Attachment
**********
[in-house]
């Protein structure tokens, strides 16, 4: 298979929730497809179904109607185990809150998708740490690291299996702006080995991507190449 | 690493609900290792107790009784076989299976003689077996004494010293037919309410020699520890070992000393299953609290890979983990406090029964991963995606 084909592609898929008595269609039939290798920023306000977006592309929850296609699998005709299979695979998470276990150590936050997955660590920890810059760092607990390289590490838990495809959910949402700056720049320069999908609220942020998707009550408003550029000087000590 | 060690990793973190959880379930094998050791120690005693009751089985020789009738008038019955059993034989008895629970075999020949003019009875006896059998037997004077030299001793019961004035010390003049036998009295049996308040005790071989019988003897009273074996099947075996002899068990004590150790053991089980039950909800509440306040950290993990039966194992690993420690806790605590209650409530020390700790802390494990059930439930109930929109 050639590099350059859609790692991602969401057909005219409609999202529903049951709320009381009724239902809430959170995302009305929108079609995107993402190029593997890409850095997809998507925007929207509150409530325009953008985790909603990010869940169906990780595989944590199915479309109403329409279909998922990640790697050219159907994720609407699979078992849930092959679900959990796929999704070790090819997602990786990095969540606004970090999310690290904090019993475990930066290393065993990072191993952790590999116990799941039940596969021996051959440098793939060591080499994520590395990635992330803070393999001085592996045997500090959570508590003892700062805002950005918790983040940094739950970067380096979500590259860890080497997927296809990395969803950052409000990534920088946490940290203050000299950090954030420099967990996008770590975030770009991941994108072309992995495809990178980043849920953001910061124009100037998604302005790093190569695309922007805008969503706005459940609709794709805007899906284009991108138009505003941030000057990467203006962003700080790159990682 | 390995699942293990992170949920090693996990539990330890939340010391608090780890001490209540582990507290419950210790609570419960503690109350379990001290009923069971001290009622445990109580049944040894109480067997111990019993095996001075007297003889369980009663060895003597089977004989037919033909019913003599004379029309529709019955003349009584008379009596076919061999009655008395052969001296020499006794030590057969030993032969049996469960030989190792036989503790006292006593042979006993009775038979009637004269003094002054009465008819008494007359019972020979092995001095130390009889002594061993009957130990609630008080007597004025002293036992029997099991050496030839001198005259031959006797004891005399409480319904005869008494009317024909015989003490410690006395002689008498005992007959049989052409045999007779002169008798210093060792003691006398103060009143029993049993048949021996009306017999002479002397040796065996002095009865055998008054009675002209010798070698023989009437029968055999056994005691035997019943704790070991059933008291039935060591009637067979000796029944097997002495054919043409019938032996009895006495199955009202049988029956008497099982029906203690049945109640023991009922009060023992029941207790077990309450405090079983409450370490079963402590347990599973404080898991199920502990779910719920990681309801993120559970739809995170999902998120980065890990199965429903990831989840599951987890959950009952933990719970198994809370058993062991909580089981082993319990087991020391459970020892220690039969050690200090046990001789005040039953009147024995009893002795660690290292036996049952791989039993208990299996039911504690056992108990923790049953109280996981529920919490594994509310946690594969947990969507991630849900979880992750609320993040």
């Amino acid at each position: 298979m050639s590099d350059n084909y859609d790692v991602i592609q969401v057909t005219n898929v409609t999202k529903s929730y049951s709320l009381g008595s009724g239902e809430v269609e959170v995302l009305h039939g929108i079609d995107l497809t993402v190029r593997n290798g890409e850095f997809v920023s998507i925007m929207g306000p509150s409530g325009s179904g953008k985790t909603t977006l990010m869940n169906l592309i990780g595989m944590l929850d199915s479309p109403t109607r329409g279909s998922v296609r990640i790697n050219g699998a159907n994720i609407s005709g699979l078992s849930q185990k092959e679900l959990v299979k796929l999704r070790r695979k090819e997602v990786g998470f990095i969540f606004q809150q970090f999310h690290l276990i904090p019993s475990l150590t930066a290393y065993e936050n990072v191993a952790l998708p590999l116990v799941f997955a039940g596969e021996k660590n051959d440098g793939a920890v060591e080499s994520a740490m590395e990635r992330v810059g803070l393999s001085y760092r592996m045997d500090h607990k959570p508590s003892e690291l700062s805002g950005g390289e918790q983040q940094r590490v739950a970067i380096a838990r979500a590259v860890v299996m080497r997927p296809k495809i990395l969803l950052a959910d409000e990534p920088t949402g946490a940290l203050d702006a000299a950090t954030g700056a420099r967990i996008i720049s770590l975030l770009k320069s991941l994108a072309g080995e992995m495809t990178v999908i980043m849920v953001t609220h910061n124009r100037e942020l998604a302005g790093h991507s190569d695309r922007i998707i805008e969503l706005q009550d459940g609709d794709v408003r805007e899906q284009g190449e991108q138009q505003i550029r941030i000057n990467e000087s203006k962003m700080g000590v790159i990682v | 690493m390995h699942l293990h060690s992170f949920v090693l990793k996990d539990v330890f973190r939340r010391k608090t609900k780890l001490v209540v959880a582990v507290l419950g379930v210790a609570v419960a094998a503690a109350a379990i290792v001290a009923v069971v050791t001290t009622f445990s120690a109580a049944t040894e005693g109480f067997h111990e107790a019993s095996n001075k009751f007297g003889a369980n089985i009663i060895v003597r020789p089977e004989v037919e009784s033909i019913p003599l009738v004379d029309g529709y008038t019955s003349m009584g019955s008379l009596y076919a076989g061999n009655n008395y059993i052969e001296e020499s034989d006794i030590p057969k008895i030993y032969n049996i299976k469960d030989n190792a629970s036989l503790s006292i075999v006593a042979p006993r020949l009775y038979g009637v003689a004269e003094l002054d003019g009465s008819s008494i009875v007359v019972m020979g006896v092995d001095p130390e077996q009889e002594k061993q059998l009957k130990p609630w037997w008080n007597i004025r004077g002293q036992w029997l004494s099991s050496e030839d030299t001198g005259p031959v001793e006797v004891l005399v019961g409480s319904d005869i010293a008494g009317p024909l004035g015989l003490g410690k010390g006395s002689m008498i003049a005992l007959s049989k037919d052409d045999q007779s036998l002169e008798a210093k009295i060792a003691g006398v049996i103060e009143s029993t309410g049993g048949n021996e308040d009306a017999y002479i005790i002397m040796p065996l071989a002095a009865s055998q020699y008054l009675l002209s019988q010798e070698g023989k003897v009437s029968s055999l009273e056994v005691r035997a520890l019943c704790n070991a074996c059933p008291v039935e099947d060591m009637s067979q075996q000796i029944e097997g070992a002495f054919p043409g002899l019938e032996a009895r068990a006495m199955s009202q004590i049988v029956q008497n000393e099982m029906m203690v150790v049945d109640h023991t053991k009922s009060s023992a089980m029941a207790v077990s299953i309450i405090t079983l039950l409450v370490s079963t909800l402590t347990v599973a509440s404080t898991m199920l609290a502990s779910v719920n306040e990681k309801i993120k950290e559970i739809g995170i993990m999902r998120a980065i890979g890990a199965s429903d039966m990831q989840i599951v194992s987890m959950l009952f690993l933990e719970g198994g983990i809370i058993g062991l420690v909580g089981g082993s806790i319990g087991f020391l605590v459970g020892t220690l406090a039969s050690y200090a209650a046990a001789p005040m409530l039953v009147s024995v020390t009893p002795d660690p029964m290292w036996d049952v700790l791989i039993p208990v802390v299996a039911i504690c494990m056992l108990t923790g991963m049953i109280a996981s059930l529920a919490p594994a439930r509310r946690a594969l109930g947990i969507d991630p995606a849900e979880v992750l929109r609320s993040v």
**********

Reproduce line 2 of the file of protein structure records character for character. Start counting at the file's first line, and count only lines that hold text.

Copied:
């Protein structure tokens, strides 16, 4: 298979929730497809179904109607185990809150998708740490690291299996702006080995991507190449 | 690493609900290792107790009784076989299976003689077996004494010293037919309410020699520890070992000393299953609290890979983990406090029964991963995606 084909592609898929008595269609039939290798920023306000977006592309929850296609699998005709299979695979998470276990150590936050997955660590920890810059760092607990390289590490838990495809959910949402700056720049320069999908609220942020998707009550408003550029000087000590 | 060690990793973190959880379930094998050791120690005693009751089985020789009738008038019955059993034989008895629970075999020949003019009875006896059998037997004077030299001793019961004035010390003049036998009295049996308040005790071989019988003897009273074996099947075996002899068990004590150790053991089980039950909800509440306040950290993990039966194992690993420690806790605590209650409530020390700790802390494990059930439930109930929109 050639590099350059859609790692991602969401057909005219409609999202529903049951709320009381009724239902809430959170995302009305929108079609995107993402190029593997890409850095997809998507925007929207509150409530325009953008985790909603990010869940169906990780595989944590199915479309109403329409279909998922990640790697050219159907994720609407699979078992849930092959679900959990796929999704070790090819997602990786990095969540606004970090999310690290904090019993475990930066290393065993990072191993952790590999116990799941039940596969021996051959440098793939060591080499994520590395990635992330803070393999001085592996045997500090959570508590003892700062805002950005918790983040940094739950970067380096979500590259860890080497997927296809990395969803950052409000990534920088946490940290203050000299950090954030420099967990996008770590975030770009991941994108072309992995495809990178980043849920953001910061124009100037998604302005790093190569695309922007805008969503706005459940609709794709805007899906284009991108138009505003941030000057990467203006962003700080790159990682 | 390995699942293990992170949920090693996990539990330890939340010391608090780890001490209540582990507290419950210790609570419960503690109350379990001290009923069971001290009622445990109580049944040894109480067997111990019993095996001075007297003889369980009663060895003597089977004989037919033909019913003599004379029309529709019955003349009584008379009596076919061999009655008395052969001296020499006794030590057969030993032969049996469960030989190792036989503790006292006593042979006993009775038979009637004269003094002054009465008819008494007359019972020979092995001095130390009889002594061993009957130990609630008080007597004025002293036992029997099991050496030839001198005259031959006797004891005399409480319904005869008494009317024909015989003490410690006395002689008498005992007959049989052409045999007779002169008798210093060792003691006398103060009143029993049993048949021996009306017999002479002397040796065996002095009865055998008054009675002209010798070698023989009437029968055999056994005691035997019943704790070991059933008291039935060591009637067979000796029944097997002495054919043409019938032996009895006495199955009202049988029956008497099982029906203690049945109640023991009922009060023992029941207790077990309450405090079983409450370490079963402590347990599973404080898991199920502990779910719920990681309801993120559970739809995170999902998120980065890990199965429903990831989840599951987890959950009952933990719970198994809370058993062991909580089981082993319990087991020391459970020892220690039969050690200090046990001789005040039953009147024995009893002795660690290292036996049952791989039993208990299996039911504690056992108990923790049953109280996981529920919490594994509310946690594969947990969507991630849900979880992750609320993040």